Uarts

Hashtags at the ready: #PennZooseum, #AnimalMuseum, #UArtsTakeover. From Monday, December 7 through Friday, December 11, 2015, a team of Philadelphia’s University of the Arts students and their teachers are taking over the Penn Museum—the Museum’s @pennmuseum Instagram account, that is—and it promises to be a little wild out there.

That’s because the students, after brainstorming with their instructors over a theme for their Takeover Campaign, landed upon “Ancient Animals.”

The Instagram Takeover week is a project of four Museum Communication graduate students: Nicole de Jessa, Kara Guderman, Dai Li, and Shuangzi Hu, in collaboration with instructors Joseph J. Gonzales, Director, Museum Communication Program in the Museum Studies Department, University of the Arts, and Jen Dionisio, University of the Arts Lecturer and Digital Project Manager at Curtis Institute of Music. The students are taking “Media for Museum Communication,” a studio lab course designed to provide hands on instruction and training in video, audio, website, email content production—and social media.

Hence the Instagram “Takeover.” For five days, students post their own pictures, captions, and content to the museum’s Instagram feed.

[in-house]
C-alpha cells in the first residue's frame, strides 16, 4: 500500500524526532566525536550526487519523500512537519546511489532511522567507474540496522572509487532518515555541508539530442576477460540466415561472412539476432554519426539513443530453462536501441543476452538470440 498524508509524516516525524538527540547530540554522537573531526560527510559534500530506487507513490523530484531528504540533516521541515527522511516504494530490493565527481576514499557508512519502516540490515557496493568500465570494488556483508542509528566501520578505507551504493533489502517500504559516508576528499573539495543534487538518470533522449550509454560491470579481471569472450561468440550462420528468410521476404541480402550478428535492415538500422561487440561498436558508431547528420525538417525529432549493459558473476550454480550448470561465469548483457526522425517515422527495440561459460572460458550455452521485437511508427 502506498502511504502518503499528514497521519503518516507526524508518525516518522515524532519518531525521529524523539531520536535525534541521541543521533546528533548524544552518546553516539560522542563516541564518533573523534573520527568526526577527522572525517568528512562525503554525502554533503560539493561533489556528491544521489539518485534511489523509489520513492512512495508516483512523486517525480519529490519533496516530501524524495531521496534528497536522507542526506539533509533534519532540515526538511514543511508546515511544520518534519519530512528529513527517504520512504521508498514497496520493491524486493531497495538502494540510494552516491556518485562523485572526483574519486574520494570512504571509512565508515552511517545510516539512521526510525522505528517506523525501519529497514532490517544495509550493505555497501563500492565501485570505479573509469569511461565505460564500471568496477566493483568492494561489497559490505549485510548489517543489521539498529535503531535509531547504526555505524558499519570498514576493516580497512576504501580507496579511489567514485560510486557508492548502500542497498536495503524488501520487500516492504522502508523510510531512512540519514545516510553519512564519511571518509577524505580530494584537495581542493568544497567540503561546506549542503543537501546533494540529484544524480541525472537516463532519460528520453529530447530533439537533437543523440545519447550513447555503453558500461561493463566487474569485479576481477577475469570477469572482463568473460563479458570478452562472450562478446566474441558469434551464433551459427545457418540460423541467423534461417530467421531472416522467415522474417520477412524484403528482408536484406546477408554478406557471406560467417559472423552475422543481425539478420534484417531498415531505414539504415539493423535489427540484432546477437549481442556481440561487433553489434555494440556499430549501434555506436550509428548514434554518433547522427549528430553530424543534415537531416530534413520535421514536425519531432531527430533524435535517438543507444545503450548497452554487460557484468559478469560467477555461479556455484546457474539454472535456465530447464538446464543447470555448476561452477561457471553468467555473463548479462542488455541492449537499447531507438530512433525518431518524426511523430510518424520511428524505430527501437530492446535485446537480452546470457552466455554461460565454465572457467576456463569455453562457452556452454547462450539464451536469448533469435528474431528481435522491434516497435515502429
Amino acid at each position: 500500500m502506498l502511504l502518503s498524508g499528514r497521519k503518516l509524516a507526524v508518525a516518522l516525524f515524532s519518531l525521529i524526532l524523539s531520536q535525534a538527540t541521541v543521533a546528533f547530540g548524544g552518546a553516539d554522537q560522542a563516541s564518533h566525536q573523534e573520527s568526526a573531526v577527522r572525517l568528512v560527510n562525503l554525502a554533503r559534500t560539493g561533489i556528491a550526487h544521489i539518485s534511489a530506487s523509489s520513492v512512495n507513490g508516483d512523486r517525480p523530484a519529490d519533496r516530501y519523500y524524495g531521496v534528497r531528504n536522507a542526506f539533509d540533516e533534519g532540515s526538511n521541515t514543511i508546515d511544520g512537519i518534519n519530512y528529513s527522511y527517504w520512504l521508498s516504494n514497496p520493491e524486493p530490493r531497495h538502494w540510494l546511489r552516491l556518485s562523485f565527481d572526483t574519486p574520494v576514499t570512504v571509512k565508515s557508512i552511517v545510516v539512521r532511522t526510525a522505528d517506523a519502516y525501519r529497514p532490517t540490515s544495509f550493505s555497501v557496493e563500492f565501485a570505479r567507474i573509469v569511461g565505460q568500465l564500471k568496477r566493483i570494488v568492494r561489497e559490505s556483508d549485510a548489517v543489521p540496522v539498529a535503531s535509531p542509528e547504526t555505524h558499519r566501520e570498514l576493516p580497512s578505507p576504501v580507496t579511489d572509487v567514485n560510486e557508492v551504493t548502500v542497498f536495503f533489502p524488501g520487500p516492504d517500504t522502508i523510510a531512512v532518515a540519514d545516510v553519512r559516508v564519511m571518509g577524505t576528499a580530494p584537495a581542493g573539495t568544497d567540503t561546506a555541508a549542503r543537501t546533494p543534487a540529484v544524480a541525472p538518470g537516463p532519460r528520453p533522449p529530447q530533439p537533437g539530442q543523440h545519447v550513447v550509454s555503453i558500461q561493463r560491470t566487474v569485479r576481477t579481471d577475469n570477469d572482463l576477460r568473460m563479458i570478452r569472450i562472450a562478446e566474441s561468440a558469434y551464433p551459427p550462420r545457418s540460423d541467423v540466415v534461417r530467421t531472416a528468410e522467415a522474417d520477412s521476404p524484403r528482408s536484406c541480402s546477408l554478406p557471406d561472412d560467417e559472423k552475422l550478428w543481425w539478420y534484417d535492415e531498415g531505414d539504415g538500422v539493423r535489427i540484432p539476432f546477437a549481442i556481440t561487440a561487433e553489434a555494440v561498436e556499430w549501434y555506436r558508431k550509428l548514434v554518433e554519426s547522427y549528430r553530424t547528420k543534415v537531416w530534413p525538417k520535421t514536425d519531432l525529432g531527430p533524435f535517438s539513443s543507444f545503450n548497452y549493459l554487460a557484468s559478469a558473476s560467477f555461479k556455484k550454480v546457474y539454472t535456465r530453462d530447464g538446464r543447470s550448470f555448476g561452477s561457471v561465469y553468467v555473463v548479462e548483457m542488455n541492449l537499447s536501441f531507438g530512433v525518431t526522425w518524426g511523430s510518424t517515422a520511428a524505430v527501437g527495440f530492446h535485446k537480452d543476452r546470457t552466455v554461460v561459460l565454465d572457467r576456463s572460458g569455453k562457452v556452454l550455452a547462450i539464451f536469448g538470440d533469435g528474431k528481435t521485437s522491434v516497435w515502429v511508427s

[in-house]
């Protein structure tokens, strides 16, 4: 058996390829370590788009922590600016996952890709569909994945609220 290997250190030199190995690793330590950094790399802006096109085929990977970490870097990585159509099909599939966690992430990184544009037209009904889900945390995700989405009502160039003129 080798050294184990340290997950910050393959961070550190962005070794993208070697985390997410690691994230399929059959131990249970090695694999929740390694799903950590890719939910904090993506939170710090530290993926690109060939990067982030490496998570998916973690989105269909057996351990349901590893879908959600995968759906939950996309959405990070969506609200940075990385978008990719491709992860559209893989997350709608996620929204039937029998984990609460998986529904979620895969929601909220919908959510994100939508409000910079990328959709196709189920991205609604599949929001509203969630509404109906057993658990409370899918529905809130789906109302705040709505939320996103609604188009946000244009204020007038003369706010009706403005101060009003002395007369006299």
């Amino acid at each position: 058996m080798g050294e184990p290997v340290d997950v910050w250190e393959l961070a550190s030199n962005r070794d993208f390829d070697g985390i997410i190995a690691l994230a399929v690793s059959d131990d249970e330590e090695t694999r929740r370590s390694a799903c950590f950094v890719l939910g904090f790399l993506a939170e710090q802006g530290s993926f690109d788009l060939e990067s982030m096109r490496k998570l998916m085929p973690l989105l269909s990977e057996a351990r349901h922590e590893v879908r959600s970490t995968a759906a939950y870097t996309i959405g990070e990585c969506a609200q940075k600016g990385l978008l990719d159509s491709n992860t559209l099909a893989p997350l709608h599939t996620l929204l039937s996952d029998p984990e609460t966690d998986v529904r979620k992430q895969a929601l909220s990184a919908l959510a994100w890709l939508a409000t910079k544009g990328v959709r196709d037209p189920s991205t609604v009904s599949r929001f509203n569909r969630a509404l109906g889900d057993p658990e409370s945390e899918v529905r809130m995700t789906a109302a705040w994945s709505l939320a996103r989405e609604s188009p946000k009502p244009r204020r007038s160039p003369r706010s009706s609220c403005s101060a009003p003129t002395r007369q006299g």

Why animals? “I think every culture in the world displays animals in at least some way and so many differentstyles,” explained Kara.

“It was definitely a way to highlight the entirety of the collection on display, without excluding any particular aspect of it,” continued Nicole. “You could go to Egypt and look at the representations there. You could do it in the Near East. You could do it in Africa or Native America Voices. We were able to cover the whole museum.”

Any favorites? “The pig from the Wanamaker collection in the Roman room”; “a dog from the African gallery”; “the pipe bear in Native American Voices”; “the cat mummy on the second floor.”

Curious to see what they found? Check out the Instagram feed: #PennZooseum, #AnimalMuseum, #UArtsTakeover.

It’s social media, so that means, you can join in:

“We’re definitely hoping that it will encourage other visitors to the museum to try and zoom in on the animals they see as well and join the participation,” said Jen.

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